Nighttime: My Muse's Muse

It's one of the unexplainable phenomenons , like Stonehenge and Jello.

It's late. Lying in the bed of your cave (or bedroom. Whatever normal people call it.), you close your eyes, attempting to shut down your mind, only to suddenly snap awake. You scramble out of bed and to your roommate's door, knocking quickly because the world will just end if you don't tell them what is so important. Without waiting for an answer, you burst in, waking them from sleep.
"What?" they ask, grumpy from fatigue and being scared half to death from the door slamming against the wall.
"I just had an epiphany!"
Blank stare.
"I know how this section of the story is going to end."
You close the door just as the pillow hits, a smile on your face.

Nighttime writing: the most amazing gift I've ever received. I don't know what it is about the darkness, the quiet, and the growing fatigue that makes my mind race with ideas. I've already laid out my hours of operation, which is mostly from 11am or noon to 3am, leaving me a nice 8-9 hour sleep. A part of me doesn't like feeling that I waste my entire morning, the other half is calling me and idiot because it knows I like the nighttime better. My insulting half won.

Of course, the above story never actually least not that way. When I lived with Sarah, there was no pillow throwing, irritated voices, or blank stars (*snickers* Okay, there were those). Mostly it was calling me a nerd and laughing as I closed the door and went back into my room to reflect on my own brilliance.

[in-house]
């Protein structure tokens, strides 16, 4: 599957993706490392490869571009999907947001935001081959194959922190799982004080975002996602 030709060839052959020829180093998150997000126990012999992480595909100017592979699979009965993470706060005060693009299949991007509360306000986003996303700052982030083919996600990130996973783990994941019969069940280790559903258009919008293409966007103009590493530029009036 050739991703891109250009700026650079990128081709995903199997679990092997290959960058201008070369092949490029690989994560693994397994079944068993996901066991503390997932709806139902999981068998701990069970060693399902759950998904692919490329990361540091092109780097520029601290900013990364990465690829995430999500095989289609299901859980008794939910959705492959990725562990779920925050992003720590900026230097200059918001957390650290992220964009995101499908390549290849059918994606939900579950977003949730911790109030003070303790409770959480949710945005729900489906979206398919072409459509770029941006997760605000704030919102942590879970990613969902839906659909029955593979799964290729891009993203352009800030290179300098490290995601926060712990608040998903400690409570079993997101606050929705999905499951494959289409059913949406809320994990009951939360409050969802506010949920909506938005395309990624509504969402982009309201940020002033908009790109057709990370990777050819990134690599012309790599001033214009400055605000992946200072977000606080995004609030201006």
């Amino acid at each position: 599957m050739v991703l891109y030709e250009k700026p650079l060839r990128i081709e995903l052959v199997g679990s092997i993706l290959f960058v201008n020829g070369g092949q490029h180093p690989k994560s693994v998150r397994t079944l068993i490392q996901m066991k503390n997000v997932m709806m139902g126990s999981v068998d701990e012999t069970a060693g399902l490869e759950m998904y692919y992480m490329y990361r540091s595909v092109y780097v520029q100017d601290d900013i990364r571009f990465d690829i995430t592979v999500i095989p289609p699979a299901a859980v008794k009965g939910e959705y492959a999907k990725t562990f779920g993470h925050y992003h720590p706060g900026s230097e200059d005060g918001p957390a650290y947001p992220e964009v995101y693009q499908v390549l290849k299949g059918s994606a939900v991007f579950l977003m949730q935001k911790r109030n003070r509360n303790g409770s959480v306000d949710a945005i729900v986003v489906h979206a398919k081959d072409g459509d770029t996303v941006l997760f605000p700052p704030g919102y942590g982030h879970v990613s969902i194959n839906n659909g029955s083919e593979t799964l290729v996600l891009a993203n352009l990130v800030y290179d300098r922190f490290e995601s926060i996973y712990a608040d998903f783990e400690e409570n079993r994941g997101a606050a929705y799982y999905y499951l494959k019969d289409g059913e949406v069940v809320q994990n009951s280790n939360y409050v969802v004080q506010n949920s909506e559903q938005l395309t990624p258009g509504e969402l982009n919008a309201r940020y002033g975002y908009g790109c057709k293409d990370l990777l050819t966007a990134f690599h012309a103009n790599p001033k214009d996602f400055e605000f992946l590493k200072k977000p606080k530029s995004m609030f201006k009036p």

For the most part, I'm curious if anyone else is like me--valuing the ideas that nighttime gives, or perhaps you have their more inspirational moments in the morning after you first wake up. Maybe it's in the middle of the day.

Most inspired time to write. Go!


Amna said...

I love writing in the night.

I think it's the silence. Or the feeling that you are the only one awake in the world.

LizPage said...

I get all my inspiration at night the shower. Always places that I can't immediately jump up and grab my laptop. Then I spend the next few hours trying to remember what that brilliant thing was, then I type it our in the morning, when my brain isn't as foggy as it is at night.

Sarah said...

Your beginning scenario cracked me up. Hardcore. Yeah.

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